Show up to the page. And tomorrow the same.

How do you start something creative? It’s always that first line, that first note, that first brush-stroke that’s scary. It can set the whole tone, can’t it?

What if I’m no good?

I’m reminded of the kept-me-up-that-night excitement of a Abba documentary that I saw. I think the music just got me buzzing all over again, but it could have been this bit.

Benny Andersson and Bjorn Ulvaeus would keep office hours. Bjorn would make the coffee and hike up the hill to their little cabin/studio in the Stockholm Archipelago where he’d hear Benny was already tinkering on the little upright piano they put in the tiny hut. Sure, gorgeous scenery to write Eagle and Dancing Queen but I don’t think that’s what did it.

I wrote a book ages back and just recently finished my CD The Goldblacks which I’m releasing May 1st, first single out on Friday stay tuned lol (plug out of the way…😜) and I genuinely took a leaf out of their book on both things (with the second knowingly)

Just show up to the page (or the easle, or the keyboard, or in my case my little studio spot of my place.)

There’s something that happens thats true of Goal Setting where even if a goal seems too lofty that it’s worth it just to check it out anyway. It’s like the meta-you takes over and makes it more real. If, like my Mom for instance, you play Irish harp then each day at a time you’ve decided is your most focused, got sit behind that harp (add yours here…it would get way too distracting for me to list them each time)

Where were you yesterday in playing? What haven’t you tried? My note app on my phone is amazing for this. Throughout the day you can give yourself ideas to use at this special time to kick you off. Much as you want direction for your endeavor it’s perfectly ok to just ramble, trying things out. Ricky Gervais on set of the Office called it his “mucking about” that often came up with great natural ideas.

Don’t forget, you’re supposed to enjoy it. I don’t believe in everything being final-end product focused but to be true-you have to enjoy it for them to as well.

Some stuff is certainly hard, and one thing worth looking into is deliberate practice where you can make great stides but first…

Make the coffee.

Go up to the hilltop.

Sip your coffee.

See what your hands do.

Take a chance,

😉

Tom

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Work in the arts.

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“There’s a job…there’s a gig here” Billy Joel

It’s probably one of the hardest things about a career path that’s already not the easiest choice.  If you do any other kind of work and let’s say you’ve just started and you’re not making that much coin people still respect it because it’s still considered “real work”.  In the arts though it’s seen strangely as not being given the same accolade unless you are one of us fortunate enough to have a creative field as their primary source of income.  But the trap here I think is that we run the risk of treating it like a pipe dream or a hobby.  Having a hobby is fine but for those of us who think of ourselves as artists we have to give our craft that same attention as any other tradesman who puts in forty hours a week.  Will this immediately pay off?  This I can’t say but there is certainly a pride in putting serious determination behind what you do and one thing I have found is that you never know where your creative road will take you, but the more work you do on your craft, the better armed to fight you will be when you get there.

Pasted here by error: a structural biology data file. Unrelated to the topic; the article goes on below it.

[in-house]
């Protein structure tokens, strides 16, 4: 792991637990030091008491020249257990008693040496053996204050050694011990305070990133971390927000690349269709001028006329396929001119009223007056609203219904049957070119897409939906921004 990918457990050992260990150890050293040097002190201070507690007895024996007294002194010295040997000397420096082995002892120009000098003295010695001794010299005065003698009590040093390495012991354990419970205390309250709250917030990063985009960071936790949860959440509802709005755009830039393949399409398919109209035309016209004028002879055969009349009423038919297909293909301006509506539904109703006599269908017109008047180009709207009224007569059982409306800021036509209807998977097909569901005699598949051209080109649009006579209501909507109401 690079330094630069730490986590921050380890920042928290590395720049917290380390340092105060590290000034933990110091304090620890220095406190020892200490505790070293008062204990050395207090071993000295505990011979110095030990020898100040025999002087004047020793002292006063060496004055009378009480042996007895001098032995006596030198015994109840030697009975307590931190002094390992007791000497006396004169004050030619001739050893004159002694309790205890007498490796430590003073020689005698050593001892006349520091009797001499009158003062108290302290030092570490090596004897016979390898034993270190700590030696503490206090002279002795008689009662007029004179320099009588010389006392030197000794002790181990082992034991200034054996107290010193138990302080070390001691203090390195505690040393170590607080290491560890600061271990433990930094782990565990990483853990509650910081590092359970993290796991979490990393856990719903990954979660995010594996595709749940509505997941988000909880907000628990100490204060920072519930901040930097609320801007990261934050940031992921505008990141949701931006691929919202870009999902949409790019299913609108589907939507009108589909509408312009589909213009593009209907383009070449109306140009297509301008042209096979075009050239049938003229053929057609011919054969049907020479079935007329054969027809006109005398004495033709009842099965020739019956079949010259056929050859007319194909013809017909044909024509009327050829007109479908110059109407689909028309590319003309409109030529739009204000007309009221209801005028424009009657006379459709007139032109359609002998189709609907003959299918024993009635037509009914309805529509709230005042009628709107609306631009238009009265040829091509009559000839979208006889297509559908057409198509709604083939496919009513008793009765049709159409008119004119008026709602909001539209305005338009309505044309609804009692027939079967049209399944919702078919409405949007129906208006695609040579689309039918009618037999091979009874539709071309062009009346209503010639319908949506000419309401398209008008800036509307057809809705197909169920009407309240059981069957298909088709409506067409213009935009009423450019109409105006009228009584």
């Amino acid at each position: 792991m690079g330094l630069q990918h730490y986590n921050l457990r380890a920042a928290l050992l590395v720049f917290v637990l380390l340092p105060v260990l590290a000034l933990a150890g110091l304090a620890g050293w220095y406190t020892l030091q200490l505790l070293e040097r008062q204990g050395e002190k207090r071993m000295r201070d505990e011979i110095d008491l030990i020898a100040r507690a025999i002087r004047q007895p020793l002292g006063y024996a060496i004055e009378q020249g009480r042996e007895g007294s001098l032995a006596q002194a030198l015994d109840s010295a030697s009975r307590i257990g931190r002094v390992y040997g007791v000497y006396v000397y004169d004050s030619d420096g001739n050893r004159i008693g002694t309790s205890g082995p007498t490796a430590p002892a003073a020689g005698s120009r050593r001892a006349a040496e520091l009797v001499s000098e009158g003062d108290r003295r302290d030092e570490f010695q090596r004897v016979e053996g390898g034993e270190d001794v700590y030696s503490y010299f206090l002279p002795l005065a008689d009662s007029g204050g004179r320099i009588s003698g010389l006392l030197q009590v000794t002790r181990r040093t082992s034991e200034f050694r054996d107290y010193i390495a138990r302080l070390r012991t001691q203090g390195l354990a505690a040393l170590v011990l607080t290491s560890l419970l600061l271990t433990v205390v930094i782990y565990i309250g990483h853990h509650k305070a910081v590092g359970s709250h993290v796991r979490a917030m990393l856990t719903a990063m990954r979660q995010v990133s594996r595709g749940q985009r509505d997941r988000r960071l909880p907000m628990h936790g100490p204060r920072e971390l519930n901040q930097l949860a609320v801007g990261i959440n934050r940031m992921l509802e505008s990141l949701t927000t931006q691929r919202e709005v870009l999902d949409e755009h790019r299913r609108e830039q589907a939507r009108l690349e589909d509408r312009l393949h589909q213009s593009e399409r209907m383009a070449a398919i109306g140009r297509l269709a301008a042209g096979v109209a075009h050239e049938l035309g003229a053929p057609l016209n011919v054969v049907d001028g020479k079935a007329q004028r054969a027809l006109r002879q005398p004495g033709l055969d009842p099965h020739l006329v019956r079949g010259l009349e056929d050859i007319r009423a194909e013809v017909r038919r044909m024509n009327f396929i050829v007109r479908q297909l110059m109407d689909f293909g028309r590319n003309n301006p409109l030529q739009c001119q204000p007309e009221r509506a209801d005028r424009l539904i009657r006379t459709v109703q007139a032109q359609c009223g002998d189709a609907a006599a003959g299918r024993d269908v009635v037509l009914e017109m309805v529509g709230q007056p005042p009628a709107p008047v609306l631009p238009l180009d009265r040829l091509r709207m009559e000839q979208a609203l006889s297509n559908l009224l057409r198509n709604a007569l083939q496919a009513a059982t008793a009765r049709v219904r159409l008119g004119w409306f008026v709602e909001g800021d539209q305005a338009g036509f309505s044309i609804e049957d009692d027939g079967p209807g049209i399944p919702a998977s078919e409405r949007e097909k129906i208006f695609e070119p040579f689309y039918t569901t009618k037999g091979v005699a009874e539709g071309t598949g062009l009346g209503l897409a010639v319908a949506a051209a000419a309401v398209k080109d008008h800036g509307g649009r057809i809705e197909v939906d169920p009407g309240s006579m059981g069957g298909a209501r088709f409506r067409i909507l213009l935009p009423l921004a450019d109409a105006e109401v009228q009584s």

Our role is different from some trades as just hammering the same thing again and again can work against us so being creative you have to find ways of still focusing on your craft without making yourself bored (creative death here!)  As a writer I like to play with different forms or ideas like this or my other blogs, narrative experiments, prose, non-fiction, or a thing I sometimes do called morning stories.  In this one I do a thousand words (usually ends up being more) of something.  In the same way as a Artist Way morning page you just go with what pops in your head and roll or riff on that.  Writers probably have it the worst for practicing because there’s the natural assumption that everyone can write so it’s easy to get complacent.  The great thing about it is the portability though and I have so many of those little Hilroy 300 page books just full of material and even a little mini one that fits in my coat.  And just like a musician who listens and transcribes what they hear the more well read you are, naturally, the better.  Check out some of the books on writers and writing as well.  Try a new form like creative non fiction or poetry.  Poetry is not to be sniffed at as people think of folks in berets musing on the moon.  Taken to its highest level poems are the writing equivalent of making every shot count.  This fine art, and the origin of all writing in western civilization, is all about specific details and sense and particularity.  Trying to write in a non ambiguous way and connect with people at gut level is genius.  That’s one thing I found with well crafted (and you’ll laugh) country music.  You can’t be ambiguous in that form.  It’s from the hip and for a musician it’s usually written in a bright major key which makes it just that much harder to emote in a way that connects with listeners.  And that’s why some of that style can hurt.
Don’t shoot the country pianist.  He’s doing his best.
A good idea is to set up your work at a time when you know you are at your most alert and won’t be too distracted.  Set that as a daily habit that you don’t intend to break even if the building is burning down around you.  Ignore the fireman.  You’re working. 

So pour yourself a coffee, punch the clock and rock. 

Cheers,
Tom

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